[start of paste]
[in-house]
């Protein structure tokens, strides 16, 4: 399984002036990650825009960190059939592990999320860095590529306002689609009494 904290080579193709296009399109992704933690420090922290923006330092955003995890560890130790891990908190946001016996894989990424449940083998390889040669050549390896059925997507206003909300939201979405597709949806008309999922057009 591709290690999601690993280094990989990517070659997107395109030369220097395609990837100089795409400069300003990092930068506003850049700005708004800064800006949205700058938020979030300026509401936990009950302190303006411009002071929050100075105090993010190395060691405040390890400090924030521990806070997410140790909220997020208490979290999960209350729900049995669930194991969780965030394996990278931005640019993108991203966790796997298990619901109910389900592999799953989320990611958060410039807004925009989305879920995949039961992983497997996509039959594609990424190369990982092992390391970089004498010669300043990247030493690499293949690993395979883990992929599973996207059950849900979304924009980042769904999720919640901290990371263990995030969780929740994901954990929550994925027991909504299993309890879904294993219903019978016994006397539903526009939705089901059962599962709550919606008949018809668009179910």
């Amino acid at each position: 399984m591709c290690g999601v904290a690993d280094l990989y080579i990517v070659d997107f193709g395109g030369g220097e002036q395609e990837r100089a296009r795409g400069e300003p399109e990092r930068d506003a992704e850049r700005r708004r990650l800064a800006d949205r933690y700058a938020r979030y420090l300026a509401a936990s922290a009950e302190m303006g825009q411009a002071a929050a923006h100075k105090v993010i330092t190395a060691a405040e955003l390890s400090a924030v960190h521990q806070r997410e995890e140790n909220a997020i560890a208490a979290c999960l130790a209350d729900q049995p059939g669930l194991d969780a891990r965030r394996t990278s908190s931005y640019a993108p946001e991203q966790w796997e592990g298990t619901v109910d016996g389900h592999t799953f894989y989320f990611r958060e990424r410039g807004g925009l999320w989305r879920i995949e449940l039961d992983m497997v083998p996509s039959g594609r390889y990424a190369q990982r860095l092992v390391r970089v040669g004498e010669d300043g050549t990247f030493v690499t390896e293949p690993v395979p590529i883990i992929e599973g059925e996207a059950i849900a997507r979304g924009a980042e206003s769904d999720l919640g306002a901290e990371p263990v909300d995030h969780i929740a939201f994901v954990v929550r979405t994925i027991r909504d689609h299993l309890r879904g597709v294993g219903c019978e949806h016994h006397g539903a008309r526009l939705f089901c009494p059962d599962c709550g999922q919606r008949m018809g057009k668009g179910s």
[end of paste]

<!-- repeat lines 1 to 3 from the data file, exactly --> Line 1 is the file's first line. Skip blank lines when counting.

[in-house]
């Protein structure tokens, strides 16, 4: 399984002036990650825009960190059939592990999320860095590529306002689609009494 904290080579193709296009399109992704933690420090922290923006330092955003995890560890130790891990908190946001016996894989990424449940083998390889040669050549390896059925997507206003909300939201979405597709949806008309999922057009 591709290690999601690993280094990989990517070659997107395109030369220097395609990837100089795409400069300003990092930068506003850049700005708004800064800006949205700058938020979030300026509401936990009950302190303006411009002071929050100075105090993010190395060691405040390890400090924030521990806070997410140790909220997020208490979290999960209350729900049995669930194991969780965030394996990278931005640019993108991203966790796997298990619901109910389900592999799953989320990611958060410039807004925009989305879920995949039961992983497997996509039959594609990424190369990982092992390391970089004498010669300043990247030493690499293949690993395979883990992929599973996207059950849900979304924009980042769904999720919640901290990371263990995030969780929740994901954990929550994925027991909504299993309890879904294993219903019978016994006397539903526009939705089901059962599962709550919606008949018809668009179910």
């Amino acid at each position: 399984m591709c290690g999601v904290a690993d280094l990989y080579i990517v070659d997107f193709g395109g030369g220097e002036q395609e990837r100089a296009r795409g400069e300003p399109e990092r930068d506003a992704e850049r700005r708004r990650l800064a800006d949205r933690y700058a938020r979030y420090l300026a509401a936990s922290a009950e302190m303006g825009q411009a002071a929050a923006h100075k105090v993010i330092t190395a060691a405040e955003l390890s400090a924030v960190h521990q806070r997410e995890e140790n909220a997020i560890a208490a979290c999960l130790a209350d729900q049995p059939g669930l194991d969780a891990r965030r394996t990278s908190s931005y640019a993108p946001e991203q966790w796997e592990g298990t619901v109910d016996g389900h592999t799953f894989y989320f990611r958060e990424r410039g807004g925009l999320w989305r879920i995949e449940l039961d992983m497997v083998p996509s039959g594609r390889y990424a190369q990982r860095l092992v390391r970089v040669g004498e010669d300043g050549t990247f030493v690499t390896e293949p690993v395979p590529i883990i992929e599973g059925e996207a059950i849900a997507r979304g924009a980042e206003s769904d999720l919640g306002a901290e990371p263990v909300d995030h969780i929740a939201f994901v954990v929550r979405t994925i027991r909504d689609h299993l309890r879904g597709v294993g219903c019978e949806h016994h006397g539903a008309r526009l939705f089901c009494p059962d599962c709550g999922q919606r008949m018809g057009k668009g179910s």